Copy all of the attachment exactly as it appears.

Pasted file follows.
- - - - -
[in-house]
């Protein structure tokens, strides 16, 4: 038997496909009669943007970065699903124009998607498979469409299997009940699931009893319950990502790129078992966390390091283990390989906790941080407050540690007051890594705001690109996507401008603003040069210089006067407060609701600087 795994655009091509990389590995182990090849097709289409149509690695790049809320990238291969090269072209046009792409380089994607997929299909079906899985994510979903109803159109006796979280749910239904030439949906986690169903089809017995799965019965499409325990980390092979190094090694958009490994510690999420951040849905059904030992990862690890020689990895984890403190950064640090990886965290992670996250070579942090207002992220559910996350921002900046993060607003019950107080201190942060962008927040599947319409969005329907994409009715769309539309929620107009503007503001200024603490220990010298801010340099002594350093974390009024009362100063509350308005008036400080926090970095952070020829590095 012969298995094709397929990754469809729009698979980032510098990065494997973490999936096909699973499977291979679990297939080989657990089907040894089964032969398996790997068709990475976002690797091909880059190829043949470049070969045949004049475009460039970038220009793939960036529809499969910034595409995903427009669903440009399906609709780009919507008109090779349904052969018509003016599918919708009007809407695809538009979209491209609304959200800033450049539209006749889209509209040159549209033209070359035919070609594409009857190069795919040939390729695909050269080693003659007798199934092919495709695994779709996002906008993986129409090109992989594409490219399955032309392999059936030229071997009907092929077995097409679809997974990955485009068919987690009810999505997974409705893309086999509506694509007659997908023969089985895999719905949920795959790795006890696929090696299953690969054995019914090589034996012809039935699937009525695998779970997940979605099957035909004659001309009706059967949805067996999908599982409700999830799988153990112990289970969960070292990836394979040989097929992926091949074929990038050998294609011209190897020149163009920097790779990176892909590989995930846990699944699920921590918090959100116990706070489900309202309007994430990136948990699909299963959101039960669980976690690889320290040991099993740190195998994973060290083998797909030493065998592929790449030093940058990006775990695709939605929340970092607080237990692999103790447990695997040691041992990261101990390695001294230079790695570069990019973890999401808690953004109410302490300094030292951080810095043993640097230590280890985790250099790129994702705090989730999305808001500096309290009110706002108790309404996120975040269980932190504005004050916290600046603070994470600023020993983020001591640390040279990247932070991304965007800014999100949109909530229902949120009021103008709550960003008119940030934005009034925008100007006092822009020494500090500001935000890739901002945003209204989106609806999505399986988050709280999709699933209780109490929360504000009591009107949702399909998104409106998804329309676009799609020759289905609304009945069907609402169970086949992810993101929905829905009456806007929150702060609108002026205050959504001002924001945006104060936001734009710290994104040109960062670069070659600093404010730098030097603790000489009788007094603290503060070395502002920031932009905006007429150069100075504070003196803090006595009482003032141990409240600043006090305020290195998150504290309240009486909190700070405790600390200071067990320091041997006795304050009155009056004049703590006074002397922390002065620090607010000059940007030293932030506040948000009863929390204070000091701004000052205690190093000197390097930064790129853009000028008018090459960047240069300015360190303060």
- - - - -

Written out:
[in-house]
């Protein structure tokens, strides 16, 4: 038997496909009669943007970065699903124009998607498979469409299997009940699931009893319950990502790129078992966390390091283990390989906790941080407050540690007051890594705001690109996507401008603003040069210089006067407060609701600087 795994655009091509990389590995182990090849097709289409149509690695790049809320990238291969090269072209046009792409380089994607997929299909079906899985994510979903109803159109006796979280749910239904030439949906986690169903089809017995799965019965499409325990980390092979190094090694958009490994510690999420951040849905059904030992990862690890020689990895984890403190950064640090990886965290992670996250070579942090207002992220559910996350921002900046993060607003019950107080201190942060962008927040599947319409969005329907994409009715769309539309929620107009503007503001200024603490220990010298801010340099002594350093974390009024009362100063509350308005008036400080926090970095952070020829590095 012969298995094709397929990754469809729009698979980032510098990065494997973490999936096909699973499977291979679990297939080989657990089907040894089964032969398996790997068709990475976002690797091909880059190829043949470049070969045949004049475009460039970038220009793939960036529809499969910034595409995903427009669903440009399906609709780009919507008109090779349904052969018509003016599918919708009007809407695809538009979209491209609304959200800033450049539209006749889209509209040159549209033209070359035919070609594409009857190069795919040939390729695909050269080693003659007798199934092919495709695994779709996002906008993986129409090109992989594409490219399955032309392999059936030229071997009907092929077995097409679809997974990955485009068919987690009810999505997974409705893309086999509506694509007659997908023969089985895999719905949920795959790795006890696929090696299953690969054995019914090589034996012809039935699937009525695998779970997940979605099957035909004659001309009706059967949805067996999908599982409700999830799988153990112990289970969960070292990836394979040989097929992926091949074929990038050998294609011209190897020149163009920097790779990176892909590989995930846990699944699920921590918090959100116990706070489900309202309007994430990136948990699909299963959101039960669980976690690889320290040991099993740190195998994973060290083998797909030493065998592929790449030093940058990006775990695709939605929340970092607080237990692999103790447990695997040691041992990261101990390695001294230079790695570069990019973890999401808690953004109410302490300094030292951080810095043993640097230590280890985790250099790129994702705090989730999305808001500096309290009110706002108790309404996120975040269980932190504005004050916290600046603070994470600023020993983020001591640390040279990247932070991304965007800014999100949109909530229902949120009021103008709550960003008119940030934005009034925008100007006092822009020494500090500001935000890739901002945003209204989106609806999505399986988050709280999709699933209780109490929360504000009591009107949702399909998104409106998804329309676009799609020759289905609304009945069907609402169970086949992810993101929905829905009456806007929150702060609108002026205050959504001002924001945006104060936001734009710290994104040109960062670069070659600093404010730098030097603790000489009788007094603290503060070395502002920031932009905006007429150069100075504070003196803090006595009482003032141990409240600043006090305020290195998150504290309240009486909190700070405790600390200071067990320091041997006795304050009155009056004049703590006074002397922390002065620090607010000059940007030293932030506040948000009863929390204070000091701004000052205690190093000197390097930064790129853009000028008018090459960047240069300015360190303060």